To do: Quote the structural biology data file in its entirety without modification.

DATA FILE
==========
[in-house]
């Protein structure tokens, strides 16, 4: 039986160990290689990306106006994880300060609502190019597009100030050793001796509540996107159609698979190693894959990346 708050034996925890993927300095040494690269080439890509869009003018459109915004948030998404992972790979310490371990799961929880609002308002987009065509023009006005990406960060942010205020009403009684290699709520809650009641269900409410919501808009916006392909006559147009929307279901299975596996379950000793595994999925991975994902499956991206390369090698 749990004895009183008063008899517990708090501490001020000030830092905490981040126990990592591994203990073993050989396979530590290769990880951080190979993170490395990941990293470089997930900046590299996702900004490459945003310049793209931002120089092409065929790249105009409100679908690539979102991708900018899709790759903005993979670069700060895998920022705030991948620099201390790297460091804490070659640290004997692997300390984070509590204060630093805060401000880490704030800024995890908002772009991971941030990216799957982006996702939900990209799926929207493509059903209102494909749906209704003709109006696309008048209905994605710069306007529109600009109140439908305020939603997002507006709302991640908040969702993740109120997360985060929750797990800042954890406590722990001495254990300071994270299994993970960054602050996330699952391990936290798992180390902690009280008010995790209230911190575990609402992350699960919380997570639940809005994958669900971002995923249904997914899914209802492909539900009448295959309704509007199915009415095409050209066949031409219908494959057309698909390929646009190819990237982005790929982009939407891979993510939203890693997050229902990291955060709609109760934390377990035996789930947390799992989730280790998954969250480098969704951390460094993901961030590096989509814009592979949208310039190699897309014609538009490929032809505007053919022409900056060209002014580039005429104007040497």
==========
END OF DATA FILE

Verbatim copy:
[in-house]
């Protein structure tokens, strides 16, 4: 039986160990290689990306106006994880300060609502190019597009100030050793001796509540996107159609698979190693894959990346 708050034996925890993927300095040494690269080439890509869009003018459109915004948030998404992972790979310490371990799961929880609002308002987009065509023009006005990406960060942010205020009403009684290699709520809650009641269900409410919501808009916006392909006559147009929307279901299975596996379950000793595994999925991975994902499956991206390369090698 749990004895009183008063008899517990708090501490001020000030830092905490981040126990990592591994203990073993050989396979530590290769990880951080190979993170490395990941990293470089997930900046590299996702900004490459945003310049793209931002120089092409065929790249105009409100679908690539979102991708900018899709790759903005993979670069700060895998920022705030991948620099201390790297460091804490070659640290004997692997300390984070509590204060630093805060401000880490704030800024995890908002772009991971941030990216799957982006996702939900990209799926929207493509059903209102494909749906209704003709109006696309008048209905994605710069306007529109600009109140439908305020939603997002507006709302991640908040969702993740109120997360985060929750797990800042954890406590722990001495254990300071994270299994993970960054602050996330699952391990936290798992180390902690009280008010995790209230911190575990609402992350699960919380997570639940809005994958669900971002995923249904997914899914209802492909539900009448295959309704509007199915009415095409050209066949031409219908494959057309698909390929646009190819990237982005790929982009939407891979993510939203890693997050229902990291955060709609109760934390377990035996789930947390799992989730280790998954969250480098969704951390460094993901961030590096989509814009592979949208310039190699897309014609538009490929032809505007053919022409900056060209002014580039005429104007040497």